- CMS does not have adequate authority to ensure that hospitals will be ready for the next pandemic, and wasn't able to regulate them well enough to know whether they were maintaining quality and safety during the COVID-19 crisis, according to a new HHS Office of Inspector General report.
- As COVID-19 first emerged in the U.S., CMS requested that hospitals perform targeted infection control surveys, but could not require them. Accrediting organizations have done no such surveys and state agencies have performed very few, according to the report released Monday.
- OIG recommended CMS develop regulations that allow it to require special surveys during public health emergencies and after substantive new guidance is released. The agency agreed with the recommendation.
While all hospitals that receive Medicare or Medicaid reimbursement are required to meet federal quality and safety standards, nine in 10 facilities accomplish this through one of the four private accrediting organizations.
Routine surveys by these organizations are done about every three years. Many said they did not think on-site surveys were safe when COVID-19 infections rates were high. The Joint Commission, for example, suspended those visits in March 2020.
OIG did not fault CMS for its oversight of hospitals during the pandemic, saying the agency's controls were "well-designed and implemented." CMS simply did not have the authority to make sure hospitals were prepared, according to the report.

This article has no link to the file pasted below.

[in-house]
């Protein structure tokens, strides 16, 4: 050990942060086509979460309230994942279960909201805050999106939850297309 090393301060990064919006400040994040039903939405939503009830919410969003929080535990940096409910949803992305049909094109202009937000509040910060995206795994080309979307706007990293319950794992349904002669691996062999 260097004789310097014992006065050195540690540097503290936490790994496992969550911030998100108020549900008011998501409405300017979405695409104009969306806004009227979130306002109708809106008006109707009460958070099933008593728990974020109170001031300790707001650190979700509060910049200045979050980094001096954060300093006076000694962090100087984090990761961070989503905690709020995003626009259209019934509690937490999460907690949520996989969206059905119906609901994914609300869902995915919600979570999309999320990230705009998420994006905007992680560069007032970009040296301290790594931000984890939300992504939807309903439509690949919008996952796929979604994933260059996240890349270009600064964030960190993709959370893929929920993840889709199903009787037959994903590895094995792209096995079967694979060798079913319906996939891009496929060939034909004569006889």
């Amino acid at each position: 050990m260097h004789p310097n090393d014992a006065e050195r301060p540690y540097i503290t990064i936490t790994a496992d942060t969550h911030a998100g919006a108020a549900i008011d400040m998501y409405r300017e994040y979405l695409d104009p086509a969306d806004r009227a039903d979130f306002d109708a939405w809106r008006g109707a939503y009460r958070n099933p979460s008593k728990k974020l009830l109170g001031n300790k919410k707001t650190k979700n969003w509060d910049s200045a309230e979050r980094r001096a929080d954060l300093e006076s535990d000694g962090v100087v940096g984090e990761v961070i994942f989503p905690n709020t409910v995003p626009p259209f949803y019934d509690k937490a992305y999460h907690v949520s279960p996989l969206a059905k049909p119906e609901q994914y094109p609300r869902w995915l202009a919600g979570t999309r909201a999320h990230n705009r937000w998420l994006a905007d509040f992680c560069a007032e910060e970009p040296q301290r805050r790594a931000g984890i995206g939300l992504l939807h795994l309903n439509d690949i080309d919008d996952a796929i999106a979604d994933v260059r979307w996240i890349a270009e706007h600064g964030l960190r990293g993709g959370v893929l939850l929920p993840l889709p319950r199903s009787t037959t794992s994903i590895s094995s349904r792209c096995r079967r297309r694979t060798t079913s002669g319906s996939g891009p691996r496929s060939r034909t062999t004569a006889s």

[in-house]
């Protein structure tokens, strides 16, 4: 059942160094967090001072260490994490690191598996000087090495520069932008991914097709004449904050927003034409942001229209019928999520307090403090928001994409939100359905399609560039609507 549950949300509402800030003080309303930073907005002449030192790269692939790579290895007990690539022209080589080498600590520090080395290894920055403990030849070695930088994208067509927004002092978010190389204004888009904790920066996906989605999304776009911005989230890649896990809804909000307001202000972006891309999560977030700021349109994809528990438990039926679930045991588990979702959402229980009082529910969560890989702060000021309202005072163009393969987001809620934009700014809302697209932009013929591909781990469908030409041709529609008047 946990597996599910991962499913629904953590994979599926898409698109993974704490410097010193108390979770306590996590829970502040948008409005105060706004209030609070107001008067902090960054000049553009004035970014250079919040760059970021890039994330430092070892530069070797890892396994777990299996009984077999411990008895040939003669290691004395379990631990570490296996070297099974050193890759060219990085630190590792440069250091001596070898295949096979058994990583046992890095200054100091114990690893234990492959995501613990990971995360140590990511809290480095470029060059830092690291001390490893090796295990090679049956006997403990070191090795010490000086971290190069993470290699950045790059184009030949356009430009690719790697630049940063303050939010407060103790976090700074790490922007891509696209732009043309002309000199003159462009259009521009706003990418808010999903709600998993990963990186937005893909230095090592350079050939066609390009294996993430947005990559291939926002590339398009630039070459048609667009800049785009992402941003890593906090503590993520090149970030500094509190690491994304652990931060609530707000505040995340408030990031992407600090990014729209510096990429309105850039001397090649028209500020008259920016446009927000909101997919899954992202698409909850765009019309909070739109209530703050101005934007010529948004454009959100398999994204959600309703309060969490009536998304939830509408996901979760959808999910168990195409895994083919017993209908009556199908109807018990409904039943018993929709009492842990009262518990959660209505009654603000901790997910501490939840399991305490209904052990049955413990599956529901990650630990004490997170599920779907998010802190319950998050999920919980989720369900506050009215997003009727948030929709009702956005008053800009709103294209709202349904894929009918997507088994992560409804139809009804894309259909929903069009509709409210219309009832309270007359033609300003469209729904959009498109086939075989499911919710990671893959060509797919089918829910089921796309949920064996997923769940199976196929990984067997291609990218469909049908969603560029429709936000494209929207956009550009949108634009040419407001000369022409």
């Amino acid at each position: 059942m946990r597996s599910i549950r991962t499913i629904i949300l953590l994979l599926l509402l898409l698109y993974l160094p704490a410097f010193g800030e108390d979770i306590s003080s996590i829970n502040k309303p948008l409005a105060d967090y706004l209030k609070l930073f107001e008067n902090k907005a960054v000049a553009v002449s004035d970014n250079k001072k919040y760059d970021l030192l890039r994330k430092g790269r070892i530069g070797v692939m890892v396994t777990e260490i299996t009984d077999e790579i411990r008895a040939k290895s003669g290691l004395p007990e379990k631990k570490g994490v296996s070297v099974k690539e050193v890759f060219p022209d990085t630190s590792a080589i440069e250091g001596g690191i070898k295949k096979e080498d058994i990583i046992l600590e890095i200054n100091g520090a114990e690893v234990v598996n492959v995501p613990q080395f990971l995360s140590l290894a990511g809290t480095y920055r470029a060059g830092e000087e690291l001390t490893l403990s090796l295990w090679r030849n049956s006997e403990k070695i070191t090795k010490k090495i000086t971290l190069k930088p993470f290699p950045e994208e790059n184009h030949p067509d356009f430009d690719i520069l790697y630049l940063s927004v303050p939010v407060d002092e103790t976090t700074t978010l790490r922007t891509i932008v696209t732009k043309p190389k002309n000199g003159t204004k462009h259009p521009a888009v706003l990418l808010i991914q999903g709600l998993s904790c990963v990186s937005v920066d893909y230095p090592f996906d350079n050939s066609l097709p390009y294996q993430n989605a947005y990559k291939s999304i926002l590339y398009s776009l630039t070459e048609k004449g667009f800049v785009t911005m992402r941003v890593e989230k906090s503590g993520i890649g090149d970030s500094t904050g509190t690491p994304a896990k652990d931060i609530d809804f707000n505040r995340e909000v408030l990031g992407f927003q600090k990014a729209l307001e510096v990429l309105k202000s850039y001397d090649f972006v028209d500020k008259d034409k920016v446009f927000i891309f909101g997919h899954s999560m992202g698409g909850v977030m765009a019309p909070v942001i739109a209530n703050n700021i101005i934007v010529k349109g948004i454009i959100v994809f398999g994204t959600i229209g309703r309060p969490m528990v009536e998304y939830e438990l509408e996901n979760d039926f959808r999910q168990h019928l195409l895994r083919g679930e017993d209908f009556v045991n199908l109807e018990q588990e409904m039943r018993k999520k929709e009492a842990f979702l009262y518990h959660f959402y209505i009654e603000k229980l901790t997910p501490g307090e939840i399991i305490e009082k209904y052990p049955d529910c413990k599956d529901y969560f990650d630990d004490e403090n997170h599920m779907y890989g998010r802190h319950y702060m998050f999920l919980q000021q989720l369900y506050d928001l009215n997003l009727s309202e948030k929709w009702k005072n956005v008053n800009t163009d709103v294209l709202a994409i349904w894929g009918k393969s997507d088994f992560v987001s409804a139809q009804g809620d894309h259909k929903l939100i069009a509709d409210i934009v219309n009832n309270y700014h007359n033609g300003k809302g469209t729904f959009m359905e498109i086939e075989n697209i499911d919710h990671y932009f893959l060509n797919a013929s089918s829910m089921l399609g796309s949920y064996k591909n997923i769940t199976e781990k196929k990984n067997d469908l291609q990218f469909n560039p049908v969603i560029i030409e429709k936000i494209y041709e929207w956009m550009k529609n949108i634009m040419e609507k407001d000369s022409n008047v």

"Because CMS has limited authority over accreditation organizations, it could not achieve its control objective of ensuring that accredited hospitals maintain quality and safety and respond to risks during the COVID-19 emergency," according to the report. "Moreover, CMS's limited authority creates a significant risk that it will not be able to ensure quality and safety at the nearly 4,200 accredited hospitals throughout the United States the next time an emerging infectious disease threatens the country."
CMS had added emerging infectious disease to requirements for hospitals' emergency plans in February 2019, but the regulation did not kick in until February 2020, and because of the frequency of accreditation surveys, the agency can't be sure all hospitals are in compliance until February 2022.
CMS has discussed more oversight of accrediting organizations in recent years. In February 2020, then-CMS Administrator Seema Verma said the agency had noticed inconsistencies in how facilities were inspected and in standards used. She called that unacceptable and also raised concerns about potential conflicts of interest between accreditors and hospitals.
Also, reporting from The Wall Street Journal in 2017 shed light on hospitals that received the accreditation from the Joint Commission, which monitors about 80% of U.S. hospitals, despite a lack of compliance with safety requirements.